When Natasha Craft – elementary school teacher at Pulaski County School District in Pulaski County, Kentucky – first heard about Camp Invention® in the fall of 2022 during a session at the Kentucky Science Teachers Association Conference, she knew right away that it was something she wanted to bring to her school.
“I left the conference saying, ‘As long as my principal approves, we’re going to have this at our school,’” Craft said in an interview with the National Inventors Hall of Fame®. “So I went straight back and talked to my principal about it and she was all for it.”
As a first-time Camp Invention Director, Craft did not know what to expect or how many children would sign up. With a goal of growing her camp to 25 participants, to her surprise, not long after she announced her program, she had to cap its size at 90 participants.
She partially attributes her camp’s popularity to the fact that it represents the first of its kind in her community.
“We’ve had 4-H camps where children would go spend the week, but there hasn’t been an actual STEM camp as long as I can remember,” Craft said. “I think the parents really wanted it – when they heard about it, they were all jumping on board and I think we’ll have even more campers next year.”
Hands-on Learning Excitement for Instructors and Students
One of the aspects that first attracted Craft to Camp Invention is how the program uses hands-on activities to help children make connections with key STEM (science, technology, engineering and mathematics) concepts. Throughout the academic year, she does something similar in a STEM lab that she teaches for all the students in her building.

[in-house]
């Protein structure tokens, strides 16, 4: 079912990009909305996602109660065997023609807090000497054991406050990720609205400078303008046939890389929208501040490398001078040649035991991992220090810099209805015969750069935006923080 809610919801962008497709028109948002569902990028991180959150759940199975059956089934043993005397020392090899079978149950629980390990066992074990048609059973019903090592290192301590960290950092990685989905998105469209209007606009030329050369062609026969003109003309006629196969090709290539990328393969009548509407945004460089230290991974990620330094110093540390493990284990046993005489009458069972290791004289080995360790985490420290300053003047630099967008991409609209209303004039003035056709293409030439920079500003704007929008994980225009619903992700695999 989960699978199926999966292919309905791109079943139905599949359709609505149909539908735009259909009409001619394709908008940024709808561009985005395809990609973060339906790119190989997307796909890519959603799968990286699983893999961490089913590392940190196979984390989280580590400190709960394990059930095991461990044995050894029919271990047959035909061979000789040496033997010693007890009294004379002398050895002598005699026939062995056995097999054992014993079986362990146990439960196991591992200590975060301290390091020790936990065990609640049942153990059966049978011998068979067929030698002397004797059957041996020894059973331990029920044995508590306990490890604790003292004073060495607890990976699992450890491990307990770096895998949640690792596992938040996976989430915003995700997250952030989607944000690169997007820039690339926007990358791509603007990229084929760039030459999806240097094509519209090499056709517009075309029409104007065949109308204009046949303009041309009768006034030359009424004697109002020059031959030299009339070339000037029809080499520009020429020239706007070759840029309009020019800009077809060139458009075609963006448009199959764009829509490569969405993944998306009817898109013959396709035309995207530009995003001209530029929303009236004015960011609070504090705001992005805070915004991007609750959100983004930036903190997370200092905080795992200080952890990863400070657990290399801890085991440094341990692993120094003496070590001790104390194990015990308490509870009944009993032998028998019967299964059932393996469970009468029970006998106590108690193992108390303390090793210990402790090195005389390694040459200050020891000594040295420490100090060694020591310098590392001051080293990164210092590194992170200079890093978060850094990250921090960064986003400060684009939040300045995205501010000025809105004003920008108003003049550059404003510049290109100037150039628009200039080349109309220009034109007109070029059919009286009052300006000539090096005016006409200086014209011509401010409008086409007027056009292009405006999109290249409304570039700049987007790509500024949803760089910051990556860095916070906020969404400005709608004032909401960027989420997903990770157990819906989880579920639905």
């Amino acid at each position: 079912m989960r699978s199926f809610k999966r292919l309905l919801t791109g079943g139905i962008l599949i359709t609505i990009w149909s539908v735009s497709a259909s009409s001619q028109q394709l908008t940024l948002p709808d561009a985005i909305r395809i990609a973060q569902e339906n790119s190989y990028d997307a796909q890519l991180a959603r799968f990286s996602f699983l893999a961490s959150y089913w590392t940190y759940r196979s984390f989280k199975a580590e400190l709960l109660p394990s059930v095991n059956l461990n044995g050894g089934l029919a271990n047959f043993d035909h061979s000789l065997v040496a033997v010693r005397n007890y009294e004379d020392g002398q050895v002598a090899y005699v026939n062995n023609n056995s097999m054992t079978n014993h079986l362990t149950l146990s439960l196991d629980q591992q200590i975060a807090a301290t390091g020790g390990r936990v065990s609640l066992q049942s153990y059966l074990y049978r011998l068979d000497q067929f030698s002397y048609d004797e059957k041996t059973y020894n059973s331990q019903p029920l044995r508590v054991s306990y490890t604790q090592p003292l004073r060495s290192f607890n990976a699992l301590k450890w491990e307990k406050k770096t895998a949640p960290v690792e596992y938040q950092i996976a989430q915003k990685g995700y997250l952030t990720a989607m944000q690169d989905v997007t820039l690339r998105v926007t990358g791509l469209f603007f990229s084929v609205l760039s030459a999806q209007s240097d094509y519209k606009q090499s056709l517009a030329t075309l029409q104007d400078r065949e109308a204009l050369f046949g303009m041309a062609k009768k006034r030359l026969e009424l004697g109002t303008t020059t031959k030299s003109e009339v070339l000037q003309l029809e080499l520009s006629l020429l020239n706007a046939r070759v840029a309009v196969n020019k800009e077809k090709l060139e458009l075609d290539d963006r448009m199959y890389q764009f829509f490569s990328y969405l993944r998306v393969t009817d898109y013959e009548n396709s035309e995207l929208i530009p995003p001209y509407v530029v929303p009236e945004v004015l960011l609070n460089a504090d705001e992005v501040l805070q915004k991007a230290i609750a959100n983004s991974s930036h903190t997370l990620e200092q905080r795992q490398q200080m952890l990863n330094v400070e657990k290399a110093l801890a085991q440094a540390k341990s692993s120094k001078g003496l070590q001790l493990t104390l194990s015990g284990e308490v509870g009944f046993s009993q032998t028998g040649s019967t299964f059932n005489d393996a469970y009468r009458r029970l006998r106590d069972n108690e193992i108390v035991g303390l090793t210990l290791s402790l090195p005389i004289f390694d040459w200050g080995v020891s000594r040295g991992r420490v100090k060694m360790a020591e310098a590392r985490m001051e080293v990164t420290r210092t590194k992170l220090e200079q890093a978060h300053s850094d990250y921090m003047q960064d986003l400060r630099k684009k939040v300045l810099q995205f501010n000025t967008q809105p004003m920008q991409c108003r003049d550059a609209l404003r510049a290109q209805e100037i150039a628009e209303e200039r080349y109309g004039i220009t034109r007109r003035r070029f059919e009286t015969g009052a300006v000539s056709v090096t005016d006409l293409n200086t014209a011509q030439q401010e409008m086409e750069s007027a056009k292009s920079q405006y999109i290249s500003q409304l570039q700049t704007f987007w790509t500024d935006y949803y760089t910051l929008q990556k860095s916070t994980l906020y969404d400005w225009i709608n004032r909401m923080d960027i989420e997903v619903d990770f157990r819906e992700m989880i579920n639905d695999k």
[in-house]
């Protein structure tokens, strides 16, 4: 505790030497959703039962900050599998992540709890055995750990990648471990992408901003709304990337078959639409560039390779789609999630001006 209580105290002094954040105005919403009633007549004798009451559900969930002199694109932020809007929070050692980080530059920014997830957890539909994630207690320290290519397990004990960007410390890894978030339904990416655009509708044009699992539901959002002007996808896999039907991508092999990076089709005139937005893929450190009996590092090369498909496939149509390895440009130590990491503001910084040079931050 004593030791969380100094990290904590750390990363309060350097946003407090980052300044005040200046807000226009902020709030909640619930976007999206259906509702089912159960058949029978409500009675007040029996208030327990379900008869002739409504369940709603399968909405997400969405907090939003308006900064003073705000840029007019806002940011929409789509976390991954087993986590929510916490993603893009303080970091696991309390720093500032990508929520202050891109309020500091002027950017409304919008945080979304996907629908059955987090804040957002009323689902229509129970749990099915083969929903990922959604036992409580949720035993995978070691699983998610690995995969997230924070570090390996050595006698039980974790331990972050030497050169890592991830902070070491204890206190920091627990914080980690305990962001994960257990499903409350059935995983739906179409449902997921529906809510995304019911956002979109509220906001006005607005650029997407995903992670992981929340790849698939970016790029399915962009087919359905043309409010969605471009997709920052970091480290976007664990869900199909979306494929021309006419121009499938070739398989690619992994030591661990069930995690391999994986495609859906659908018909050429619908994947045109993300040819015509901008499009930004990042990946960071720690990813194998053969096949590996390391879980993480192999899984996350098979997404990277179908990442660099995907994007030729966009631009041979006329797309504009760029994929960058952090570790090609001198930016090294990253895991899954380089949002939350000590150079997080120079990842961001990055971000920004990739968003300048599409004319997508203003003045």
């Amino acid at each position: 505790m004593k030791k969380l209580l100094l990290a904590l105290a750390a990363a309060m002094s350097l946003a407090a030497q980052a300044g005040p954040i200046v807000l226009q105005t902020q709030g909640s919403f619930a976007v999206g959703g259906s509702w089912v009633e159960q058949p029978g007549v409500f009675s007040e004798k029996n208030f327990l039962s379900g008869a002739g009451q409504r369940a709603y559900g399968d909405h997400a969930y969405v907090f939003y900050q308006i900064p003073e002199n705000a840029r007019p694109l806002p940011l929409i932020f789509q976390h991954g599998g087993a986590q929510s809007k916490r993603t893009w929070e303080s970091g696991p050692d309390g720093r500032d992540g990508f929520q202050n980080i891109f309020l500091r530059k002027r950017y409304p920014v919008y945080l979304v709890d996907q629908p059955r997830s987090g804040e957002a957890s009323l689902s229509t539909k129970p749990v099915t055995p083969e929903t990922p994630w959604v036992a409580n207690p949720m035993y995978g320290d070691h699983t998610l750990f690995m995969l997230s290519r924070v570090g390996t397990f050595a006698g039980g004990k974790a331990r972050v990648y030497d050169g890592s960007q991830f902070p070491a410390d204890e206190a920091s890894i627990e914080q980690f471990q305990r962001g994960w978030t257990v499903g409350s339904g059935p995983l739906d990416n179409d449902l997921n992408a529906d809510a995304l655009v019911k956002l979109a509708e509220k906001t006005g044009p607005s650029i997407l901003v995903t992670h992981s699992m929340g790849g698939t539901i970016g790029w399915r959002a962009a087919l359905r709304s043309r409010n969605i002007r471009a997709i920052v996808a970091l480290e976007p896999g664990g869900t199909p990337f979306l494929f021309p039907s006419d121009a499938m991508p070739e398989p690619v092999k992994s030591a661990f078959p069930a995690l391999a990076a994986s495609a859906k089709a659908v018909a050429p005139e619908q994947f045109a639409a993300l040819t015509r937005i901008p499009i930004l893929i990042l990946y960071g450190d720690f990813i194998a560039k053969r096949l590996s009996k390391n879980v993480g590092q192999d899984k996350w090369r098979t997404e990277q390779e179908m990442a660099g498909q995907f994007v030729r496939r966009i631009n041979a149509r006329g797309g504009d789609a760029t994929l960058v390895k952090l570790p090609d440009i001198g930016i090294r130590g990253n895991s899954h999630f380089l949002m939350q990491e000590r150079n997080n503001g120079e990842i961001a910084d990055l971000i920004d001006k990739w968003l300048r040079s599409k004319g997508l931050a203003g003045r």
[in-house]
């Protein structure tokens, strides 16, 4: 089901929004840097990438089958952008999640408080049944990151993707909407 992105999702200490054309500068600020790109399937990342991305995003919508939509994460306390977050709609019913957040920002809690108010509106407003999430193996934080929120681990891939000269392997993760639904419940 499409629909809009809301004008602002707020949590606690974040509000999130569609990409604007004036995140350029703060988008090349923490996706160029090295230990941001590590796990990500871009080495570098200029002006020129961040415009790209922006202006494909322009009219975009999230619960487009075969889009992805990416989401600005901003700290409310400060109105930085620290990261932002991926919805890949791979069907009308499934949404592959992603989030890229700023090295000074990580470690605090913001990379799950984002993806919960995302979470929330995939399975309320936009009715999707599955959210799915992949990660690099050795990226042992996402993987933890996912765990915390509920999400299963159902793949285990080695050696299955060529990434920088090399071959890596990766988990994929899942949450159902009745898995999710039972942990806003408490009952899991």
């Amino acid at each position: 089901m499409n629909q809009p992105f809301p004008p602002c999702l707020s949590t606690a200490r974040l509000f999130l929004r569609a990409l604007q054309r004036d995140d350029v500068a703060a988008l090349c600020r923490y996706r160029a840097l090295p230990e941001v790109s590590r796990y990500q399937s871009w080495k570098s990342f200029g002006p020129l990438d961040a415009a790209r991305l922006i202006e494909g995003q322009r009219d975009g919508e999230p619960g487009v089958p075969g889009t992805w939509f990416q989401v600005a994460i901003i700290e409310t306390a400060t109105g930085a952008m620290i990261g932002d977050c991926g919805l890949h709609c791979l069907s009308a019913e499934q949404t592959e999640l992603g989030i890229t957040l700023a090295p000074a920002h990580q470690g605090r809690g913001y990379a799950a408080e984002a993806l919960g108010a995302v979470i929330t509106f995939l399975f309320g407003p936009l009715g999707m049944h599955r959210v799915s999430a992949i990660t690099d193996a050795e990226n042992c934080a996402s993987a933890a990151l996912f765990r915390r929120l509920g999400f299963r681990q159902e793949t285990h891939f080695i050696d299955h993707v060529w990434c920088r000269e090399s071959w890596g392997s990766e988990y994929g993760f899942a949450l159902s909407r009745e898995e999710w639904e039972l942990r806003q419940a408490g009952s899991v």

While her camp was running, she was especially excited to see the reactions from the teachers implementing the program, who might not have the opportunity to facilitate as many project-based learning opportunities as she does.
"I had some amazing teachers,” Craft said. “They went nonstop all day and at the end, even though they were exhausted, they were still talking about how much they enjoyed it. I loved going into the classrooms and watching the interactions between the kids and the instructors. Everyone, teachers included, were dancing, building, problem solving, and being creative. Several of the teachers have told me they will definitely help with Camp Invention next summer.”
Throughout the week, Craft said that while at first some of the children were apprehensive about returning to a school environment, by the end of the week campers already were talking about signing up for next year’s program.
“Every day they got a little more excited and a little more into it,” Craft said. “They didn’t know each other when they first got there, but as the week went along, they all had new friends and it was just really exciting to watch them get excited about science.”
The Most Amazing Week
When asked what she would say to an educator potentially interested in bringing Camp Invention to their district, Craft was encouraging.
“I would say most definitely do it – it’s the most amazing week you’ll ever have!” she said. “The kids learn so much – they really just have so much fun.”
While her Camp Invention program recently ended, she already is looking forward to next year.
“I’m glad I get to be a part of the program now,” Craft said. “I can’t wait to do it again.”
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